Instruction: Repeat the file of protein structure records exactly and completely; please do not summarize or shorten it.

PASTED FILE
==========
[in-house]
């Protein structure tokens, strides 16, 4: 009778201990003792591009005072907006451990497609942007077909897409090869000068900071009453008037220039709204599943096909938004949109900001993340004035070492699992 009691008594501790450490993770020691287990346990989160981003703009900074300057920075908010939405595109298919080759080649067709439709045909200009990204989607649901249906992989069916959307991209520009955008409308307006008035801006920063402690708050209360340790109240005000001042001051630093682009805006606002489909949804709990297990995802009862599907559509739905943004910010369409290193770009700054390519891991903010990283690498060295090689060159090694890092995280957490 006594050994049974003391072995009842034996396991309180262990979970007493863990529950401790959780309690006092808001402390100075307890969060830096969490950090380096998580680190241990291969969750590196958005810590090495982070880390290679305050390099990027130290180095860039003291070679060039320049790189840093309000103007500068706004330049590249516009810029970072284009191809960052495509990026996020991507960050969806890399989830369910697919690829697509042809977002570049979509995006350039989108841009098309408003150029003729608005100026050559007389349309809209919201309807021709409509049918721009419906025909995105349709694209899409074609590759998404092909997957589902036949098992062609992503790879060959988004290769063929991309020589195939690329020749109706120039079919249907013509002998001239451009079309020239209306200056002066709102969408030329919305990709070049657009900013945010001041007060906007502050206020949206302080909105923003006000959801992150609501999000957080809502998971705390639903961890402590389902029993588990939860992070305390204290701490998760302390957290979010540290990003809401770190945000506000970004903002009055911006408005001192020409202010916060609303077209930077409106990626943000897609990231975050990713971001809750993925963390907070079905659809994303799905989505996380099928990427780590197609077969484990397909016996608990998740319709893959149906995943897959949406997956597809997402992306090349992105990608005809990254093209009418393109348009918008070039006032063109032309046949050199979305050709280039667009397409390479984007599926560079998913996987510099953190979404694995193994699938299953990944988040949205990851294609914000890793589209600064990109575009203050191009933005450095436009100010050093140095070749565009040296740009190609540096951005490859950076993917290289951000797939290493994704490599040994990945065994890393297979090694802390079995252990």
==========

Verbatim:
[in-house]
């Protein structure tokens, strides 16, 4: 009778201990003792591009005072907006451990497609942007077909897409090869000068900071009453008037220039709204599943096909938004949109900001993340004035070492699992 009691008594501790450490993770020691287990346990989160981003703009900074300057920075908010939405595109298919080759080649067709439709045909200009990204989607649901249906992989069916959307991209520009955008409308307006008035801006920063402690708050209360340790109240005000001042001051630093682009805006606002489909949804709990297990995802009862599907559509739905943004910010369409290193770009700054390519891991903010990283690498060295090689060159090694890092995280957490 006594050994049974003391072995009842034996396991309180262990979970007493863990529950401790959780309690006092808001402390100075307890969060830096969490950090380096998580680190241990291969969750590196958005810590090495982070880390290679305050390099990027130290180095860039003291070679060039320049790189840093309000103007500068706004330049590249516009810029970072284009191809960052495509990026996020991507960050969806890399989830369910697919690829697509042809977002570049979509995006350039989108841009098309408003150029003729608005100026050559007389349309809209919201309807021709409509049918721009419906025909995105349709694209899409074609590759998404092909997957589902036949098992062609992503790879060959988004290769063929991309020589195939690329020749109706120039079919249907013509002998001239451009079309020239209306200056002066709102969408030329919305990709070049657009900013945010001041007060906007502050206020949206302080909105923003006000959801992150609501999000957080809502998971705390639903961890402590389902029993588990939860992070305390204290701490998760302390957290979010540290990003809401770190945000506000970004903002009055911006408005001192020409202010916060609303077209930077409106990626943000897609990231975050990713971001809750993925963390907070079905659809994303799905989505996380099928990427780590197609077969484990397909016996608990998740319709893959149906995943897959949406997956597809997402992306090349992105990608005809990254093209009418393109348009918008070039006032063109032309046949050199979305050709280039667009397409390479984007599926560079998913996987510099953190979404694995193994699938299953990944988040949205990851294609914000890793589209600064990109575009203050191009933005450095436009100010050093140095070749565009040296740009190609540096951005490859950076993917290289951000797939290493994704490599040994990945065994890393297979090694802390079995252990």